Avaya trains sales reps virtually

The flight simulator celebrated its 100s anniversary a couple of years ago. A training rig was developed in 1909 to help pilots operate the control wheels of the early monoplanes in a safe environment and its predecessors have been a mainstay of pilot training ever since. Translating this concept to a “social simulator” to help practice interpersonal skills like “executive selling” has proven harder.

While we wouldn’t fly with a pilot that learned about flying from a PowerPoint presentation and answered multiple choice questions, most sales organizations are content with this industrial model of training. Sales reps don’t routinely practice and fail in a safe simulation environment the way pilots do.

Avaya’s sales organization is determined to change that.

Working in partnership with its global sales organization and Visualize Inc., we created a “Virtual Rehearsal Studio” in its own web.alive environment.

(Image courtesy Anders Gronstedt.)

“The purpose with our session in web.alive was to run a collaborative learning and rehearsal session without the travel costs and time of class room training,” said Rhonda Duesterberg, Avaya’s senior manager for global sales learning and development.

Sales representatives practice preparing for a customer visit and role-playing customer conversations in the 3D immersive environment.

The avatars gather in an open-air setting along a virtual tropical coastline. Simple props like a plant, office desks and chairs and half-walls create the feeling of being in an executive suite, while the outdoor setting puts participants in a positive mind set and makes it easy to find your way around.

The virtual workshop, “Maximizing Your Sales Call Preparation,” is focused on helping account managers improve their skills at preparing for a sales call. Sales reps take turns playing the role of Julia Parker, the CIO of International University, and the Avaya account manager, while other reps give feedback on the performance.

The first role-play is performed between the facilitator and one participant in front of the group. Next, participants split in break-out groups where two participants role-play against each other and the other two provide feedback.

(Image courtesy Anders Gronstedt.)

The web.alive platform offers easy browser-based access with low band-width requirement. There’s no software download — just a browser-plug in — and its dynamic tunneling capability makes it the only platform to my knowledge that can be accessed through just about any corporate firewall.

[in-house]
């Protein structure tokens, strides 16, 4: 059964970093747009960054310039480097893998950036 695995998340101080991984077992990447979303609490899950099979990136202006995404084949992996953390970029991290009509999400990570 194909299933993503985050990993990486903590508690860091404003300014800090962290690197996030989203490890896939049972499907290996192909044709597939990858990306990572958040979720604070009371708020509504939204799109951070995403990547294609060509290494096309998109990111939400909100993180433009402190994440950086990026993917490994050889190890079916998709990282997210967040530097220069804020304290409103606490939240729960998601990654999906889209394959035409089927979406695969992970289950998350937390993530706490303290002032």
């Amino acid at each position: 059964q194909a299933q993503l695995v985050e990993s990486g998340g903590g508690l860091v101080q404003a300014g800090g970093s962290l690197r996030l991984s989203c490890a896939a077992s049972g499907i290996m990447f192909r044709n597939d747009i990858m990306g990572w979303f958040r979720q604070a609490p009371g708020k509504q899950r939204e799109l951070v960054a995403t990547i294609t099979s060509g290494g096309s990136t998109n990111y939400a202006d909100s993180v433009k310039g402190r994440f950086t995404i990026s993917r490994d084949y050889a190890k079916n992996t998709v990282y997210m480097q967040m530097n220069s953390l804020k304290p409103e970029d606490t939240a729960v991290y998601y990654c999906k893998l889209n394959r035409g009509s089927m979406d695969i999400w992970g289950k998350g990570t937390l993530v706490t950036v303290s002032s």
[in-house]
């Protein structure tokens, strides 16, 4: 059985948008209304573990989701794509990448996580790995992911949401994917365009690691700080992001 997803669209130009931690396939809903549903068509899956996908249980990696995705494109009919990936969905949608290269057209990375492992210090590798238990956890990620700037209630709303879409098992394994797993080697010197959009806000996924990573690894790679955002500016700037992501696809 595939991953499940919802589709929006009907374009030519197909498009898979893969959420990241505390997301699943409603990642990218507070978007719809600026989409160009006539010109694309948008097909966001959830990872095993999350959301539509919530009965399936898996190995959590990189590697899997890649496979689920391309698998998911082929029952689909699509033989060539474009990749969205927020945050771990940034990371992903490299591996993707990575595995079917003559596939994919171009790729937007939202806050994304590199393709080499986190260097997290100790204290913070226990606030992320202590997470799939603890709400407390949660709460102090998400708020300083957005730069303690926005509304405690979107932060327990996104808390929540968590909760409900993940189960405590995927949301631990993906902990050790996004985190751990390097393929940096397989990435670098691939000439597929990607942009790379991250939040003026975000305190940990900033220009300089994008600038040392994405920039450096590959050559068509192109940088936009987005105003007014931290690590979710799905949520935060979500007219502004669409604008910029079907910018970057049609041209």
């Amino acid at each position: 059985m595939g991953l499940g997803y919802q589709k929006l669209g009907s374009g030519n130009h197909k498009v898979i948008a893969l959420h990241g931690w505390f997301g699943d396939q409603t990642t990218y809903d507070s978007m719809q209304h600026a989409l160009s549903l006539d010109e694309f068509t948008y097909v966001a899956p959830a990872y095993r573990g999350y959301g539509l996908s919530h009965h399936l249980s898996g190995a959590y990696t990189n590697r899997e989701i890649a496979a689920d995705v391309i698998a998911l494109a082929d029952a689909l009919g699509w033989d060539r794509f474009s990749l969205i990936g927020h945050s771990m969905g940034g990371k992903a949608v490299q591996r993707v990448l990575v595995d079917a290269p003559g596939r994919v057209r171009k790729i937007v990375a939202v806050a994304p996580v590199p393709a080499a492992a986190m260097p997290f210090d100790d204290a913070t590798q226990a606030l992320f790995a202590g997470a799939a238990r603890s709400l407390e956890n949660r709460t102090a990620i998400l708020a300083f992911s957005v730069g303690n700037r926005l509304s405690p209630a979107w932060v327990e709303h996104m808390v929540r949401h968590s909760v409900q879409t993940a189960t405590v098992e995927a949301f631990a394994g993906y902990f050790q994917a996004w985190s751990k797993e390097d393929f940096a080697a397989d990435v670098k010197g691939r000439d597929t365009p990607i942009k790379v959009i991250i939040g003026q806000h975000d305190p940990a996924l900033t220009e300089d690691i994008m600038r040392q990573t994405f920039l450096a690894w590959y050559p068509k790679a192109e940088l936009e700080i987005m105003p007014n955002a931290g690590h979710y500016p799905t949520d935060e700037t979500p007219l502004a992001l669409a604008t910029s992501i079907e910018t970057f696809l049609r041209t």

While we scheduled one-hour orientation sessions, most people need just ten minutes to get comfortable with the simple controls. As you would expect from a platform developed by a telephony company, the 3D spacial voice is as reliable and clear as any phone service. Participants can even toggle between “shout,” ”normal,” and “whisper,” voice mode.

When facilitators need to talk to all the breakout groups, they put their voice in “shout.” When two observers want to have sidebar conversation about a role-play in progress, they can “whisper” to each other while still listening in on the role-play.

All of the traditional instructional tools of whiteboard, screen sharing, web access, video, and PowerPoints are available. The collaborative whiteboard is extremely practical when the breakout teams are asked to strategize on current opportunities in their pipelines. Users can open the whiteboard in separate browser for easier viewing as they are all typing their ideas.

(Image courtesy Anders Gronstedt.)

Being able to upload a new PowerPoint deck on the fly is another helpful feature.

“We received very positive feedback, such as: ‘The two hours just flew by!’ and ‘It kept us very engaged,’” said Linda King, Avaya’s senior manager for global sales learning and development.

The next step will be to go from doing “old things in new ways” — moving an existing workshop to web.alive — to doing “new things in new ways,” by creating a persistent, multipurpose, 3D immersive environment for learning and collaboration with game elements like points, badges, levels, goals, virtual rewards, time-pressure, high scoring lists, and cut scenes to provide engagement and give reps a reason to come back. More on that later.

anders.Gronstedt@hypergridbusiness.com'

Anders Gronstedt

Anders Gronstedt, Ph.D. ([email protected]) is the president of Colorado-based Gronstedt Group , which helps global companies like Coldwell Banker, Deloitte, Dell, HP, Jamba Juice, Volvo Cars, Ericsson, Eli Lilly and United Healthcare and government clients like the City of New York improve performance with innovative communication and learning approaches, including next-generation digital simulations, mobile learning, social media, gaming and immersive 3D virtual worlds. His articles have appeared in the Harvard Business Review and he is the host of the popular weekly virtual world speaking series Train for Success

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  • Andrew

    Great article. You highlight the cost savings of bringing sales people together while balancing that with the value added of the virtual presence and engagement. Putting the learner in a contextually situated or "in situ" learning environment where the learner must integrate all the parts to make an effective sales pitch is far more effective than the textual based lecture format and can recreate the drama of a high stakes sales pitch. Having used web.alive it is a thinner client and poses fewer fire wall issues as do other platforms.

  • http://twitter.com/5mediaFRT @5mediaFRT

    Westcon Group, the distributor of unified communications is all set to introduce Avaya’s telecommunications to their LEAP centers. read more http://v12ntoday.com/blogposts/westcon-group-plan